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On January 30 2020, the World Health Organization (WHO) declared that the coronavirus (officially named COVID-19) outbreak constituted a public health emergency of international concern. The full impact of the outbreak and the resulting precautionary measures around the world remains to be seen but will likely have several implications on business operations, particularly for the travel, financial services and professional services industries, manufacturing facilities and supply chains. Companies will need to consider their obligations in response to government announcements, the level of business disruption, and other commercial risks arising from the coronavirus.

In this article, Baker McKenzie lawyers consider the immediate impact on capital markets, including contractual implications for securities offerings, ongoing disclosure requirements, practical effects, and the approaches of stock exchanges and regulators around the world.

You can also stay up to date with further developments at ourĀ Coronavirus Resource Center.

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Author

Adam Farlow heads the Firm's Capital Markets practice in Europe, Middle East and Africa. He is a New York and English qualified partner based in London. He has extensive experience in US securities laws and transaction management. He has been elected as a Life Fellow of the American Bar Foundation and serves on the Council of the American Bar Association Section of International Law.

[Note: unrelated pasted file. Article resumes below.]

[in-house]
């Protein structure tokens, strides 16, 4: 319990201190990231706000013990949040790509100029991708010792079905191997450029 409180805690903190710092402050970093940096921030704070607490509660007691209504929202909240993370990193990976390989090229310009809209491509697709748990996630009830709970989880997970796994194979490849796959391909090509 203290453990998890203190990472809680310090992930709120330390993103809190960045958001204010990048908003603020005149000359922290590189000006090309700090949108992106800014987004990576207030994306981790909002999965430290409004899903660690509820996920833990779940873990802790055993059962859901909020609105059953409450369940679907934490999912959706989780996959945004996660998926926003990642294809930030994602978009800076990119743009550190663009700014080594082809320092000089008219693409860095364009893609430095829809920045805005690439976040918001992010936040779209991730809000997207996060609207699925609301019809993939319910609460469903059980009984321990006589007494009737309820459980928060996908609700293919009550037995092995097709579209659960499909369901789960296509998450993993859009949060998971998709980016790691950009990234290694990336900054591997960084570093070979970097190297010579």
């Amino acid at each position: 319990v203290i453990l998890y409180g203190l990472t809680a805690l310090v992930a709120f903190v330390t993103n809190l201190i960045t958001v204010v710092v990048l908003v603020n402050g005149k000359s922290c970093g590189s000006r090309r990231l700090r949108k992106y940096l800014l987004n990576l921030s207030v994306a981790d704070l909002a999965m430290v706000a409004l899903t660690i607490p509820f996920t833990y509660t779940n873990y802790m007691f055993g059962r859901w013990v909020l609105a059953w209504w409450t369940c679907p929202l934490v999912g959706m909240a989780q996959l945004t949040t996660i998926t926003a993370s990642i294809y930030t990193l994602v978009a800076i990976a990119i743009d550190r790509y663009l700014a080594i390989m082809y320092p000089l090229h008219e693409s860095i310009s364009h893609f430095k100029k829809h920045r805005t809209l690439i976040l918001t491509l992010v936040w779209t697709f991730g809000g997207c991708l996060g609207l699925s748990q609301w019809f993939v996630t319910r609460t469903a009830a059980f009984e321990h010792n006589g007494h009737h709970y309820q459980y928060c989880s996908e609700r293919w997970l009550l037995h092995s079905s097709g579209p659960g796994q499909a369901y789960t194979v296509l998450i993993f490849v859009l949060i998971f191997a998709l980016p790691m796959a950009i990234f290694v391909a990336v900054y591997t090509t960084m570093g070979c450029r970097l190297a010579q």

Author

Ivy Wong is the chair of Baker McKenzie's Capital Markets practice in Asia Pacific and serves on the Global Capital Markets Steering Committee. Based in Hong Kong, Ivy is qualified in Hong Kong, England and Wales and New York. She has led many unprecedented and high-profile securities offerings and cross-border transactions in Hong Kong, including many successful listings that are first of its kind on the Hong Kong Stock Exchange and multiple landmark and innovative deals that won industry awards.

Author

Robert A. Grauman practices corporate and securities law. His practice also includes public and private offerings, public company reporting and governance issues, as well as general corporate matters, mergers and acquisitions. He has written several articles related to his area of practice for various publications, including "The Painful Process of Opening Doors for American Investors" for The Financial Times. Mr. Grauman is a member of the American Bar Association, Section on Business Law and the New York State Bar Association, Sections on Business Law and on Health Care Law.